Deep inside the core of a Star a war wages against gravity – the larger the Star, the more intense the battle. It is locked in a constant state of producing energy to push against the Star collapsing in on itself under the sheer weight of its own gravity (if you can attempt to imagine such a thing). While there is still Hydrogen burning to Helium in the core, energy is produced and creates an equal pressure against the gravity.
So what happens when the Hydrogen runs out?
As the Hydrogen fades the pressure holding up the gravity will weaken and the core cools very quickly, leaving an outer shell of Hydrogen and Helium that has been pushed to the surface. As the gravity collapses this causes the core to rapidly heat up once again, and at 100m degrees Helium nuclei will fuse together.
This will cause further energy to be released and stops its own collapse once again, this time Carbon and Oxygen are produced. The larger the Star, the longer the fusion can carry out its reaction. As the energy runs out again, the collapse will happen again and as the temperature rises further, elements such as Magnesium, Neon, Sodium and Aluminium are produced.
This fusion process will continue inside the Star’s core going from one element to the next until it has burnt through all the elements we know.Finally, after everything has been burnt the Star will turn into pure Iron and this is when the fusion will stop. Each of the elements will be stacked on top of eachother in layers ending with Hydrogen, Helium, Carbon, Oxygen and so on.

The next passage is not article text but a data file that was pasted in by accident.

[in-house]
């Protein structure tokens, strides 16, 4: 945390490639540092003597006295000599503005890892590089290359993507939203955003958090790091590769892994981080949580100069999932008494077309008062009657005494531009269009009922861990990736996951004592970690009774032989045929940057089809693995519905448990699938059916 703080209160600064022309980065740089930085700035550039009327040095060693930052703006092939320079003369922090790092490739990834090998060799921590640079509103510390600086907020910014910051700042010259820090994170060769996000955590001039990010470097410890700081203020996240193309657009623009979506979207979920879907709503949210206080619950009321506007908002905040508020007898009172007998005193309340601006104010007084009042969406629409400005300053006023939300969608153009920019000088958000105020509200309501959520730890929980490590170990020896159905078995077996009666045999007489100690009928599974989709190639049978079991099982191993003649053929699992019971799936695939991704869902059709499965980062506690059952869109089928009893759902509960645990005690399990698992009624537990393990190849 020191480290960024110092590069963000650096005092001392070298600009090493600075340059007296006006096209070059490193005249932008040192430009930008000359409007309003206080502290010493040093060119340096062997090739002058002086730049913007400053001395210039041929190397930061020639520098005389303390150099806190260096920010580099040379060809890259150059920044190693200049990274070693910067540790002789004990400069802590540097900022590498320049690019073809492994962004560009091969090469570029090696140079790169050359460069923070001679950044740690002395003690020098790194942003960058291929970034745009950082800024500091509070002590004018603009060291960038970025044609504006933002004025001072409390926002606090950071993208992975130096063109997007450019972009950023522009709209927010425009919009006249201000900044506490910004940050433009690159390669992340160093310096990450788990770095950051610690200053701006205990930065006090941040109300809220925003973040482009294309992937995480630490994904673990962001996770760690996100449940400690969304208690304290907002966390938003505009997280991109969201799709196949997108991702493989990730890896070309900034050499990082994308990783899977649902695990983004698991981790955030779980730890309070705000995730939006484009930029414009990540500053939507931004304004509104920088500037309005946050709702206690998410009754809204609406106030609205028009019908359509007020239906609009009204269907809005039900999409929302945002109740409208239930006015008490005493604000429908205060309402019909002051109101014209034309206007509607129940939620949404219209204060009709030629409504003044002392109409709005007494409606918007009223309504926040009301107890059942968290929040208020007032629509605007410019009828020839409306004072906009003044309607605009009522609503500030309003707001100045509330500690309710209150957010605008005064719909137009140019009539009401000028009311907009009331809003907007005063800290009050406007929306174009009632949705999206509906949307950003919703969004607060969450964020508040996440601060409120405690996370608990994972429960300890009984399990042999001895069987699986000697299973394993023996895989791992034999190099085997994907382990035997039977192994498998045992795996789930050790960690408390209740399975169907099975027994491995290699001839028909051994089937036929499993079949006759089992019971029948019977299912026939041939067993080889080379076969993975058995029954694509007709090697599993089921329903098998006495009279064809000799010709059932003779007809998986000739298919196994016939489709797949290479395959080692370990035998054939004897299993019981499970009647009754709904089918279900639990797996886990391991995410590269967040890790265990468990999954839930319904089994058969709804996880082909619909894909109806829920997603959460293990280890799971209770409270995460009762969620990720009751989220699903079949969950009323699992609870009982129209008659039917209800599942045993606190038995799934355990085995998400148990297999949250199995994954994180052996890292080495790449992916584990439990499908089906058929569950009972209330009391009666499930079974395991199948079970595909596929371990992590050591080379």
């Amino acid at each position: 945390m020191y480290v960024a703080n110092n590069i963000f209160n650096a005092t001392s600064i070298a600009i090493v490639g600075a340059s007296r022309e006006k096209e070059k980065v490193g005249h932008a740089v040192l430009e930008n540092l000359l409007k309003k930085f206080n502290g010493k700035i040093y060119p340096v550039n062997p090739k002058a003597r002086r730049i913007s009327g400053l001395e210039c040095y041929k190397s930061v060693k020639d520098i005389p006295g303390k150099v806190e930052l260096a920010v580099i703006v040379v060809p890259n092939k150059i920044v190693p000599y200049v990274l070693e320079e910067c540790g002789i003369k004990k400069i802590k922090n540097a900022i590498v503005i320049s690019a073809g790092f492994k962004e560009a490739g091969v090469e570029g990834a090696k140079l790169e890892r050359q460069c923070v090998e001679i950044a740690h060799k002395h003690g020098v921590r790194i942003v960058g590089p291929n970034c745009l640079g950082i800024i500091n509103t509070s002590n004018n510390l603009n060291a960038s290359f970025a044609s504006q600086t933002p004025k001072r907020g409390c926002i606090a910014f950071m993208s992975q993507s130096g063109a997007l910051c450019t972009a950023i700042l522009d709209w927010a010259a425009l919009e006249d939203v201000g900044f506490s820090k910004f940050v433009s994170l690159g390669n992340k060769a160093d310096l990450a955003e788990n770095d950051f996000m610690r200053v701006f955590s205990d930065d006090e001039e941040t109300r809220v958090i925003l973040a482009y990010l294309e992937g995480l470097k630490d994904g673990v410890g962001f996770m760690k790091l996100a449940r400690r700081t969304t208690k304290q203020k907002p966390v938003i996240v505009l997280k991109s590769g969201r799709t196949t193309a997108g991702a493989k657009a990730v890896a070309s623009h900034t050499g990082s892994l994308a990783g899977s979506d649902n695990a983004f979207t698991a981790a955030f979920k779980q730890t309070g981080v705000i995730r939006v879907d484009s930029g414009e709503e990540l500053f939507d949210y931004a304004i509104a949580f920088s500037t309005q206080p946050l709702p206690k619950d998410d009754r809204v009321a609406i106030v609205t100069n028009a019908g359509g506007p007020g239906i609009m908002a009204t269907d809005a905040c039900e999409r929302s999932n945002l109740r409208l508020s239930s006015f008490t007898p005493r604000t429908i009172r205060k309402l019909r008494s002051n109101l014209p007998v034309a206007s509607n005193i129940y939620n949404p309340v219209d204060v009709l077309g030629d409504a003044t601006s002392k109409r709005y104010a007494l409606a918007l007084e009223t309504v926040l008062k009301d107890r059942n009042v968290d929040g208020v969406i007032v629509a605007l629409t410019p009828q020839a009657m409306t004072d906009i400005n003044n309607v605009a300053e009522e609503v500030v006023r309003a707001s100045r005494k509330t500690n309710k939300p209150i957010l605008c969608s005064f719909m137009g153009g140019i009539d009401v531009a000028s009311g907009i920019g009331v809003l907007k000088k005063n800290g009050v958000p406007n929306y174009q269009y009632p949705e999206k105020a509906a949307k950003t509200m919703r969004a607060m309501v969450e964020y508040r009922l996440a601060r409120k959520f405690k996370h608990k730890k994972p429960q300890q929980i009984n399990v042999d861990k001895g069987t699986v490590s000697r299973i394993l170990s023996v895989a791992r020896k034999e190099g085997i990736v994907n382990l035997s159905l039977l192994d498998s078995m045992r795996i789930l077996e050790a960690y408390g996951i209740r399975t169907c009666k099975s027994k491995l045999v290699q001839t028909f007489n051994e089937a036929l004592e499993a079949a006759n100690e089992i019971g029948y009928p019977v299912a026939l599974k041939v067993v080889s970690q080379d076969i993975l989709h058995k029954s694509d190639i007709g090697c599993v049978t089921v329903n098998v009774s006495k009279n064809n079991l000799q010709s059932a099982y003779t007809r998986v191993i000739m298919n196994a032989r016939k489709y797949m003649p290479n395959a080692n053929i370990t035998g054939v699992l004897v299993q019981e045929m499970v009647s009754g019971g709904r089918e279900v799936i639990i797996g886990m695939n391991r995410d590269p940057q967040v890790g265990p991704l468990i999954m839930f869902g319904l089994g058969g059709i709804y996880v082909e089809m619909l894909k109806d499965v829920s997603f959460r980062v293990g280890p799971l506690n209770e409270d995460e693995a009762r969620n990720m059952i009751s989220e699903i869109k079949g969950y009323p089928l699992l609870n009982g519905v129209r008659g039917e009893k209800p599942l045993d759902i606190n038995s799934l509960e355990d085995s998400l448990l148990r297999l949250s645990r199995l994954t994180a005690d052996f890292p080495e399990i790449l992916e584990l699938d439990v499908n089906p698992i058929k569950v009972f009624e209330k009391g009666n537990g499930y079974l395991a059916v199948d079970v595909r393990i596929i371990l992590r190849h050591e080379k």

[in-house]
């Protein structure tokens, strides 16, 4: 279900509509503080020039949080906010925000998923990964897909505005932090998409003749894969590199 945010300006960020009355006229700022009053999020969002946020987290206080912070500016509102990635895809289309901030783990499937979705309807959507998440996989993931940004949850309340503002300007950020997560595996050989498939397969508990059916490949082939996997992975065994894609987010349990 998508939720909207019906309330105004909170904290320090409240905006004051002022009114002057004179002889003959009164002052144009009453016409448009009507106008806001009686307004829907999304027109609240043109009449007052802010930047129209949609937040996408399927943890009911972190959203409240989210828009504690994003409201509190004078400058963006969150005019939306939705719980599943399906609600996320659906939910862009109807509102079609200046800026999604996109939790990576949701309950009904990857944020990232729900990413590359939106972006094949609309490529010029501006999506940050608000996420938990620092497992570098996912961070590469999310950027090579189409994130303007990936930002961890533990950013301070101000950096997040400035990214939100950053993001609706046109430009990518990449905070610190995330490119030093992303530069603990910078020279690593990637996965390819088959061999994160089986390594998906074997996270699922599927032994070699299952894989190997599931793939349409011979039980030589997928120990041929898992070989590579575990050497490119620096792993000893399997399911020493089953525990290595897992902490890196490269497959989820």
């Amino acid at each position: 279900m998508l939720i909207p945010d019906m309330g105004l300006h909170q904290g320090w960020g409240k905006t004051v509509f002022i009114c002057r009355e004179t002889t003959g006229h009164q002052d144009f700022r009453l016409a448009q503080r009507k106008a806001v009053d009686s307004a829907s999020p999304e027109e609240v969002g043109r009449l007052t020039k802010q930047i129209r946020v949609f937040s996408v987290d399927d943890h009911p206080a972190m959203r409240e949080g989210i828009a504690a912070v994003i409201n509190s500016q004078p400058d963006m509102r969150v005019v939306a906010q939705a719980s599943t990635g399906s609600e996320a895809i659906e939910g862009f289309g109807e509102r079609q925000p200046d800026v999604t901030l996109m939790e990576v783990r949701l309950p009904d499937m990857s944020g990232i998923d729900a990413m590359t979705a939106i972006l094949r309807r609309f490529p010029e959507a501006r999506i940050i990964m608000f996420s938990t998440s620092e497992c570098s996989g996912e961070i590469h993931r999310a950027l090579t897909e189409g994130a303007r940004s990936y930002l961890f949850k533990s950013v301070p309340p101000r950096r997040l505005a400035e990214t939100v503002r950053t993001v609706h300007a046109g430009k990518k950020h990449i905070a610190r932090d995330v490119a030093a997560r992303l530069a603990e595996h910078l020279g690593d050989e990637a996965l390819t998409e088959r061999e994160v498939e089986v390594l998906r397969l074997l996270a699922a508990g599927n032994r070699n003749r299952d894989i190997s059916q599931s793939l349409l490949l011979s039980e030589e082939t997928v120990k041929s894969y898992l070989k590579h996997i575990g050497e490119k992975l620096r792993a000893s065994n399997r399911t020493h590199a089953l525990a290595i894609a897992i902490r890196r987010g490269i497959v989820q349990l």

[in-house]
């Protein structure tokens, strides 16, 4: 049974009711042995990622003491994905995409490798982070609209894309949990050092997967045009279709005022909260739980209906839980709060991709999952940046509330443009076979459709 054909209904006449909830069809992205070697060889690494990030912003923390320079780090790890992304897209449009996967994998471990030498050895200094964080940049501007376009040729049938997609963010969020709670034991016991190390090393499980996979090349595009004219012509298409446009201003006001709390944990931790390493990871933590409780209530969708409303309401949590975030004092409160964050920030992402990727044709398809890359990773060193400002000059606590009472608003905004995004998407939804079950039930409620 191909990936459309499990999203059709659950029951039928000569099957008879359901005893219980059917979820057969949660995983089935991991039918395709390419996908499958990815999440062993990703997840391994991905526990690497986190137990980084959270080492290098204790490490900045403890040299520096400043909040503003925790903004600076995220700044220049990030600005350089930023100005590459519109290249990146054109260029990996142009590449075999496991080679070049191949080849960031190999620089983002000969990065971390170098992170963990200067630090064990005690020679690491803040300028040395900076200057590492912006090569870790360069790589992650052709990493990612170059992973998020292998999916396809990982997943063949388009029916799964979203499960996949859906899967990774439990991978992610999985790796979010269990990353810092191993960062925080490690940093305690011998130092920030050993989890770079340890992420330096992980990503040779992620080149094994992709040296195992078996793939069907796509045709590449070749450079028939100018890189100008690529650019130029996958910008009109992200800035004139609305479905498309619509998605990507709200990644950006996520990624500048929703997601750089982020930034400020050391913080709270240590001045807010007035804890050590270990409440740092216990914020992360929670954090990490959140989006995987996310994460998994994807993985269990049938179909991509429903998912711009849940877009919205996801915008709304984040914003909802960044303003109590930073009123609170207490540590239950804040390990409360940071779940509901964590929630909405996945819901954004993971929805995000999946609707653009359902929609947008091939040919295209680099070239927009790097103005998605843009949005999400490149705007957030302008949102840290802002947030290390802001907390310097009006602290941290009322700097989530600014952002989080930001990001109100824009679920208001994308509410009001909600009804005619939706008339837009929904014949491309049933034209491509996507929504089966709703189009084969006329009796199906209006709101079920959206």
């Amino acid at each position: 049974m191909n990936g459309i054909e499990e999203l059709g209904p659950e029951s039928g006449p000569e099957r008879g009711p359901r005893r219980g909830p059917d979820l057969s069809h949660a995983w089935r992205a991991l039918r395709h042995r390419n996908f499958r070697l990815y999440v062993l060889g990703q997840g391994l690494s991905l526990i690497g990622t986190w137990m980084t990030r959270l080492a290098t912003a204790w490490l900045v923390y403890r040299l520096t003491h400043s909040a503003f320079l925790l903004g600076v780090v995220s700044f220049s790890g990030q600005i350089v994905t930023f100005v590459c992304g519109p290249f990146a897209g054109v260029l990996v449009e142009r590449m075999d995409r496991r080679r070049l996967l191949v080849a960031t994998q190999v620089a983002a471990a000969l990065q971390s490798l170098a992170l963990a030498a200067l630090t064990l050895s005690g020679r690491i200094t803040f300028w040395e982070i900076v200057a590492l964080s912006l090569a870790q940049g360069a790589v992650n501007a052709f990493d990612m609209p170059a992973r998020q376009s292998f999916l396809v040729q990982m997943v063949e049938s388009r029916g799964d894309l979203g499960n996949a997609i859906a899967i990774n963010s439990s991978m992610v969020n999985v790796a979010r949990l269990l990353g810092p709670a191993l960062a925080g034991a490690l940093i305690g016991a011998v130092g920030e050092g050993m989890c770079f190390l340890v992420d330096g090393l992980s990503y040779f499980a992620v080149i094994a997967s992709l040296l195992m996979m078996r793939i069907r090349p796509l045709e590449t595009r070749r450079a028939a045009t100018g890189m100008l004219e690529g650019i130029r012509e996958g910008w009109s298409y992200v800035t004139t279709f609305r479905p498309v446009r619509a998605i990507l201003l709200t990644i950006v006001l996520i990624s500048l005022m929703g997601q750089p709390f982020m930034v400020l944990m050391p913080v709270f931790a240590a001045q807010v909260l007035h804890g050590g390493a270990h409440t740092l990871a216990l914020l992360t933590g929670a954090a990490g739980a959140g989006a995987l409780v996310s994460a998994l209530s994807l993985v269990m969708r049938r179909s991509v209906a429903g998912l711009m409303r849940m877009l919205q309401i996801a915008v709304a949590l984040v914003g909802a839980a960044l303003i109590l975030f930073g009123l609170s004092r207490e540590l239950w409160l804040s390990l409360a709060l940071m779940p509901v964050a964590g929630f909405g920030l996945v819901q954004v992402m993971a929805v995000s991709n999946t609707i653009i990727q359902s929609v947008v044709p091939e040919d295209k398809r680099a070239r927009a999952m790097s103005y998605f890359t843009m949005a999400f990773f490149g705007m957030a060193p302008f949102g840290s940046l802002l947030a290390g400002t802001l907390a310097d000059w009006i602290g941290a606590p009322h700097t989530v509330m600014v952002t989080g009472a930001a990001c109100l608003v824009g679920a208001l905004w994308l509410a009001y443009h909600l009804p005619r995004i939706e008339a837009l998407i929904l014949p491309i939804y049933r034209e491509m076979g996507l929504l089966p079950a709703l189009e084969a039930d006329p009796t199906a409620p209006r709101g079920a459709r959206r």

Within seconds – bang.With no energy left holding its weight, the sun will collapse and turn into a Supernova.
Could this happen to our Sun?
It will, but not anytime soon. Our Sun will still take a very long time to die however, it is worth turning out attention to one of the nearest Star – Betelgeuse, located in the constellation of Orion.
Only 600 light-years away, Betelgeuse is a Red Giant (a dying Star) and could Supernova any day between tomorrow and the next million years. It will shine with the power of a thousand Suns and will appear about the size of our Moon!
Betelgeuse, according to Scientists, has dimmed about 15% in the last 10 years.
Does this spell the end of life if Betelgeuse explodes?
Probably not – I will cover this topic more on another day but it is certainly not anything we need to start worrying about.